By Sarah Buchanan. First published by Rattan Direct on 30 October 2016.
Halloween on 31st October is ‘All Hallows Eve’, the day before All Saints Day, when the dead, martyrs and saints are remembered. The traditions we associate with Halloween began in Celtic harvest festivals and have become closely linked with more recent games and treats. Apple bobbing, making a pumpkin lantern for our door step and dressing up as a ghost or a witch was about as far as it went when I was young. In other parts of Britain ‘trick or treating’ was the norm, but with different names and a strong history going back to the sixteenth century when children in costume went house to house singing for the dead and asking for special Halloween foods such as ‘soul cakes’.
Make a Halloween garden
In America, decorating houses and gardens is common. This year my Halloween garden aims to scare the neighbours! Pinterest is the place to look for ideas and action – and this outdoor Halloween board has given me wonderful quick and easy (and more complicated) ideas to frighten family and neighbours! Luminous eyes on trees, foam cut outs of bats on the garden shed, and – best of all – a ghost (made from an old grey curtain) sitting on my favourite garden seat to welcome the neighbours when they come round to party. What will you do?
Halloween lanterns on your patio
Jam jar Halloween lanterns light up a patio party. Hanging from trees or standing along paths, they add to the look of a Halloween garden. Easy to make and ideal for children to create on a wet afternoon, these instructions from ARGOS are simple enough for me to follow.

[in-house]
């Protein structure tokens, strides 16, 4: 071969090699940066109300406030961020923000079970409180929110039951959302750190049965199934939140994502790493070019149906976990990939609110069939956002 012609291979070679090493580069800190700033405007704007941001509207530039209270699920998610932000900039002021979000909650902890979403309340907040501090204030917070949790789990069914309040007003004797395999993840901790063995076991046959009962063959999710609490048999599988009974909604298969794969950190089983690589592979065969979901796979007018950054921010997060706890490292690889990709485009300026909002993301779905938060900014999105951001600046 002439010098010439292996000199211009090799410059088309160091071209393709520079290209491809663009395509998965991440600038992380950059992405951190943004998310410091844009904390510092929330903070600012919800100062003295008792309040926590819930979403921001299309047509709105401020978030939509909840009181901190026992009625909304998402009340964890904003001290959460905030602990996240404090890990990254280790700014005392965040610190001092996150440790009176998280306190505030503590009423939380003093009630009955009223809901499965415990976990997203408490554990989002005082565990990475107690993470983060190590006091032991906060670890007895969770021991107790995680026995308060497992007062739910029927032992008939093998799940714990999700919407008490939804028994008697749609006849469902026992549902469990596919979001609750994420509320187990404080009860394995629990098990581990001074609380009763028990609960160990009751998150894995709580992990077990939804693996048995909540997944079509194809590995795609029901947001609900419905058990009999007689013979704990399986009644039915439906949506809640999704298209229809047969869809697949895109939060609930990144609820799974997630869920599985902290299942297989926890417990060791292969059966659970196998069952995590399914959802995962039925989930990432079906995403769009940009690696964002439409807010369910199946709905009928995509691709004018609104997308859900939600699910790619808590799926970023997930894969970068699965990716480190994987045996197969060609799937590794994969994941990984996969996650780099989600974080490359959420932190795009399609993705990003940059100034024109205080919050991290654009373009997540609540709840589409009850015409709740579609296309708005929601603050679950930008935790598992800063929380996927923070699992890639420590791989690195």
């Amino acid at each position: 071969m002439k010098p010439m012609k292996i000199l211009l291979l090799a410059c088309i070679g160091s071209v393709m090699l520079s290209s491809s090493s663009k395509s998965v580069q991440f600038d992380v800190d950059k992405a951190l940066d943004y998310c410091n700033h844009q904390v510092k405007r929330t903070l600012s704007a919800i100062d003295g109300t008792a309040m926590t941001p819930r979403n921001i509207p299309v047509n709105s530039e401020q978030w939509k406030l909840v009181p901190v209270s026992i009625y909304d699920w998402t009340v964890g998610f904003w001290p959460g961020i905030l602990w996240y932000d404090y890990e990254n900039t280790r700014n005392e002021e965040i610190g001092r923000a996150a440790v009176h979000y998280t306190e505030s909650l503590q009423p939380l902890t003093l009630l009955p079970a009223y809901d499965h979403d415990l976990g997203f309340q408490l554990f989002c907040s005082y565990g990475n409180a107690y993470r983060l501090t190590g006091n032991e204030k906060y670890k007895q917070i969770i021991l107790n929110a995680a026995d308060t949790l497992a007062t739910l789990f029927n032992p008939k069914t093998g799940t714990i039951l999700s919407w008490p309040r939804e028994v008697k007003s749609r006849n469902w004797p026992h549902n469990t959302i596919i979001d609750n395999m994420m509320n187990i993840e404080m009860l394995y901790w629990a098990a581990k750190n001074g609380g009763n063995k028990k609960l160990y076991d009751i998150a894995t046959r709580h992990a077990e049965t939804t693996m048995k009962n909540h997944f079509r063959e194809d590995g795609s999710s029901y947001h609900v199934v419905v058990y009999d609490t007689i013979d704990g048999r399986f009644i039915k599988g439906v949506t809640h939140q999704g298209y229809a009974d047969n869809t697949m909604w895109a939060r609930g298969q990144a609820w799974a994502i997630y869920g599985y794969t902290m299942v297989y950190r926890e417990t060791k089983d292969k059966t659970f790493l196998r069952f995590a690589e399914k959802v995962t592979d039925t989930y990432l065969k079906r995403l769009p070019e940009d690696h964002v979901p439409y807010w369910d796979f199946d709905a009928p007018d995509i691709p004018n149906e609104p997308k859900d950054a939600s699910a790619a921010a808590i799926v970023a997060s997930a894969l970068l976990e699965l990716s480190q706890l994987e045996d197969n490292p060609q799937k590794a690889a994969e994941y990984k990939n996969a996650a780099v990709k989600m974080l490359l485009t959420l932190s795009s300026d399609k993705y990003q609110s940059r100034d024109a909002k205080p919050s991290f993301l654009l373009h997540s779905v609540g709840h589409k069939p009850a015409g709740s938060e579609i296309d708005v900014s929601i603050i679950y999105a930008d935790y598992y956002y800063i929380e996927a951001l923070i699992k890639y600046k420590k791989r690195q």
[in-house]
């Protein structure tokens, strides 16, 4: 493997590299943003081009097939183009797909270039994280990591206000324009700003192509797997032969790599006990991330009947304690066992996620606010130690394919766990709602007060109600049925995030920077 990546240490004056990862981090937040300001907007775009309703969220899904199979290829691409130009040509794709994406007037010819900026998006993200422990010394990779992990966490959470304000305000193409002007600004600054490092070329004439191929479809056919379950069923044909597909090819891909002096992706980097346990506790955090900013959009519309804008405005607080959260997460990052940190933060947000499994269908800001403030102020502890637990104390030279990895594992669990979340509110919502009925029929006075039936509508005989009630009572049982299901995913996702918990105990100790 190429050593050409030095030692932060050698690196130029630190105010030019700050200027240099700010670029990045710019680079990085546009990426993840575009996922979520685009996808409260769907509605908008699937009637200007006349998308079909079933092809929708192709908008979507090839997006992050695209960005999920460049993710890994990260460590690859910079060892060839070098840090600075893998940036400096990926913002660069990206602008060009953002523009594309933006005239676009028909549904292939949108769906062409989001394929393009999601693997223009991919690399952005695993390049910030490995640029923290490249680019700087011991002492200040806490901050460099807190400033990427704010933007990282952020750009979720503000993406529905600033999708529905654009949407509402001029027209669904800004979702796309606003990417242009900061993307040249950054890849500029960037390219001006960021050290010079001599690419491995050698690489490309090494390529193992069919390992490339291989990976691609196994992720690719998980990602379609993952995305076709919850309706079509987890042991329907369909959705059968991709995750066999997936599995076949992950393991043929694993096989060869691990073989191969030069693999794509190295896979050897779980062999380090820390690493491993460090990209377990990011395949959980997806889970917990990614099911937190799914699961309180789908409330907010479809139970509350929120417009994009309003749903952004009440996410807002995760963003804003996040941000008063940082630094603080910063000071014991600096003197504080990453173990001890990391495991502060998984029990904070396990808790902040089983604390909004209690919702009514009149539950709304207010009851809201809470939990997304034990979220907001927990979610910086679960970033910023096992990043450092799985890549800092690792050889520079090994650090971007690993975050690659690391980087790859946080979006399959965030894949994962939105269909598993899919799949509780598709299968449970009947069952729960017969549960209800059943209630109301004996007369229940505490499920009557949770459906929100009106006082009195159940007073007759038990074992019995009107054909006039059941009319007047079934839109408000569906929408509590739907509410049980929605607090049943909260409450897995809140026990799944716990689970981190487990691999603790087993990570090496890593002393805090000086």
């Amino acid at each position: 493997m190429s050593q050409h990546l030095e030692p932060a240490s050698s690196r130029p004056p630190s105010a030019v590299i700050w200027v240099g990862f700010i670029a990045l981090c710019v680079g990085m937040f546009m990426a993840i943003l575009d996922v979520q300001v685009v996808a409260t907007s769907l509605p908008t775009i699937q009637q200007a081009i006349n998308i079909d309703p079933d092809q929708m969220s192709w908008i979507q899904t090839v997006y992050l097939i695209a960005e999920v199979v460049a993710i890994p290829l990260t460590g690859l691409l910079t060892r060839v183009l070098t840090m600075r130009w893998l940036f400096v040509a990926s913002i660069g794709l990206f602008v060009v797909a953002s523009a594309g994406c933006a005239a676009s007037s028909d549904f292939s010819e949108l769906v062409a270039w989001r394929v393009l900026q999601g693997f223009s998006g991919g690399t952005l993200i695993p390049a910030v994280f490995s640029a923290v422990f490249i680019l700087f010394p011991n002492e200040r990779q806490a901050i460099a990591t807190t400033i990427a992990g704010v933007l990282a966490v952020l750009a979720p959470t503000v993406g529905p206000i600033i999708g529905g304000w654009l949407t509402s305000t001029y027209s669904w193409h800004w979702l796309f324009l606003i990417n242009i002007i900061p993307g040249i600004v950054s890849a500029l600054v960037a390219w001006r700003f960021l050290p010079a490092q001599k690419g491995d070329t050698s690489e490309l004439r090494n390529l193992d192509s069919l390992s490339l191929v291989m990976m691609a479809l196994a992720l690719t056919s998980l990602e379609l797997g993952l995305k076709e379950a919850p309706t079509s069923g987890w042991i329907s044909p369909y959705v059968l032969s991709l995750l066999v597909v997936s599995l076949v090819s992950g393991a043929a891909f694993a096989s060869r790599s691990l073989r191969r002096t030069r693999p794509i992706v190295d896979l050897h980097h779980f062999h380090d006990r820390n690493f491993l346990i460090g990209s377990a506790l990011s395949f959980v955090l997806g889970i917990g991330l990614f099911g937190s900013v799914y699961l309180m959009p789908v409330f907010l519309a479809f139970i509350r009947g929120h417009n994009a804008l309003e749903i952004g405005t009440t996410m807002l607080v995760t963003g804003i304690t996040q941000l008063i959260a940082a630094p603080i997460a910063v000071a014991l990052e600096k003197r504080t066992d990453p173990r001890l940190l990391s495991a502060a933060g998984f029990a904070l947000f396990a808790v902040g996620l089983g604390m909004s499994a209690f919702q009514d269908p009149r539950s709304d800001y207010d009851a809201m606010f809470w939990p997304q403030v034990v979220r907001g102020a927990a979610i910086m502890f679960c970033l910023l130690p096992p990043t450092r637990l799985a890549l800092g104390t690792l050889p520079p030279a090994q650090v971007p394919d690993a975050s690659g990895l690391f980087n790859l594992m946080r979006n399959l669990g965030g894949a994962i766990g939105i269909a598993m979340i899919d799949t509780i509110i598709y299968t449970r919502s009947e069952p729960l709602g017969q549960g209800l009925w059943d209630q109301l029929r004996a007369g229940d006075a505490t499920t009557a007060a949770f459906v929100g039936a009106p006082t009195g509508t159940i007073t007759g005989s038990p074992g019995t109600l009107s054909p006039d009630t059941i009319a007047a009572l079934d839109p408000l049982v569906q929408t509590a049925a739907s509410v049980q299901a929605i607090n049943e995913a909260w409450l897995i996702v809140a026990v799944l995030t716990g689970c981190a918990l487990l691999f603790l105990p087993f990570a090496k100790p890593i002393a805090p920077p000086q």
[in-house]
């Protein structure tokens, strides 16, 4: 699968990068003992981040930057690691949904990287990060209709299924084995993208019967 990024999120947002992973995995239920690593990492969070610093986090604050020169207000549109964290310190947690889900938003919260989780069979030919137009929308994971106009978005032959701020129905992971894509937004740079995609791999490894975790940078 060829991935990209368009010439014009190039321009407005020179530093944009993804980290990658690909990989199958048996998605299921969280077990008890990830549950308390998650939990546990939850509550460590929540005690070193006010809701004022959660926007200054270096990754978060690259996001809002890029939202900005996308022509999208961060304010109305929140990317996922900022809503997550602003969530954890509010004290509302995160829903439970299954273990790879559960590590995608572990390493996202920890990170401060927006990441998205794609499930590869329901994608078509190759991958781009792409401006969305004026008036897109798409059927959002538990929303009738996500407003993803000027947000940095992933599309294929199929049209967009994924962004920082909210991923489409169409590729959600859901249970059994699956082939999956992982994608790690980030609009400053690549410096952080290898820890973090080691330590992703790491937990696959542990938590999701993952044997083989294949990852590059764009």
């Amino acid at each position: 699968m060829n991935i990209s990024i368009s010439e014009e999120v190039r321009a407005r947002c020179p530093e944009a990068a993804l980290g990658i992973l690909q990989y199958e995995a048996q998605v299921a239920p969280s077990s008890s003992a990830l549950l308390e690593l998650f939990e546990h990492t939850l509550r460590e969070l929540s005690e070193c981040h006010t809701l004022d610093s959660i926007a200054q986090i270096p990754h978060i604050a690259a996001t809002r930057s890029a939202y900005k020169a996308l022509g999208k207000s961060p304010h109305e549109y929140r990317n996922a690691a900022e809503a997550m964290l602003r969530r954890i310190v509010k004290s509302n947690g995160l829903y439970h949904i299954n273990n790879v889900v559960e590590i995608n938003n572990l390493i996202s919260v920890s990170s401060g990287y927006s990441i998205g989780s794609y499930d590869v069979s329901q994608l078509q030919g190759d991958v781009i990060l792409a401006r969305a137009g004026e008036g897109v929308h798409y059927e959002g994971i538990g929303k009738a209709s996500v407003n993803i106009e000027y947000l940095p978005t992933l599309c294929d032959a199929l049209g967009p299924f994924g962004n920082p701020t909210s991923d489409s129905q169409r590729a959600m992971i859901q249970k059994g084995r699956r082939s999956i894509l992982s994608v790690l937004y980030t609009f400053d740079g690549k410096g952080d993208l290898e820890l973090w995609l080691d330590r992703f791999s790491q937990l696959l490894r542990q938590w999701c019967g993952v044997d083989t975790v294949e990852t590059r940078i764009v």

Carved or decorated pumpkins, marrows or squash. Why not all three for your porch?
Carved or decorated pumpkins, swedes, marrows and root beets are for me THE Halloween look, perhaps because these are such great autumn produce and look so beautiful painted or carved, and just as they are. Mine always sits on the porch, but this year I will spread a few more in my Halloween garden – a giant marrow decorated as a glowing snake will peer out of the veg patch while pumpkin faces will glow in the greenhouse……
These wikiHow instructions for carving a pumpkin lantern will help, if you are not sure where to start or how to end. Use the same approach for root beet, large marrows or squash.
If you carve a large pumpkin or marrow, or a few small ones, you will end up with a lot of pumpkin seeds and flesh on the table. And you can use it all without scaring anyone!
- Put the seeds on your bird table
- Put the stringy bits of the flesh in your garden compost heap
- Cut up the firmer flesh and make soup.
Serve a simple, tasty pumpkin soup!
Cook two finely chopped onions in 1 tablespoon of oil until soft but not browned. Add the pumpkin flesh (about 1kg will make soup for 6) and cook for about 10 minutes. Add 700ml of vegetable stock, bring to the boil and simmer for 10 minutes until the pumpkin is very soft. Season to taste – perhaps with some paprika to keep the cold away. Blitz with a stick blender or liquidiser and stir in a pot of cream. Serve with parsley and croutons sprinkled over the top.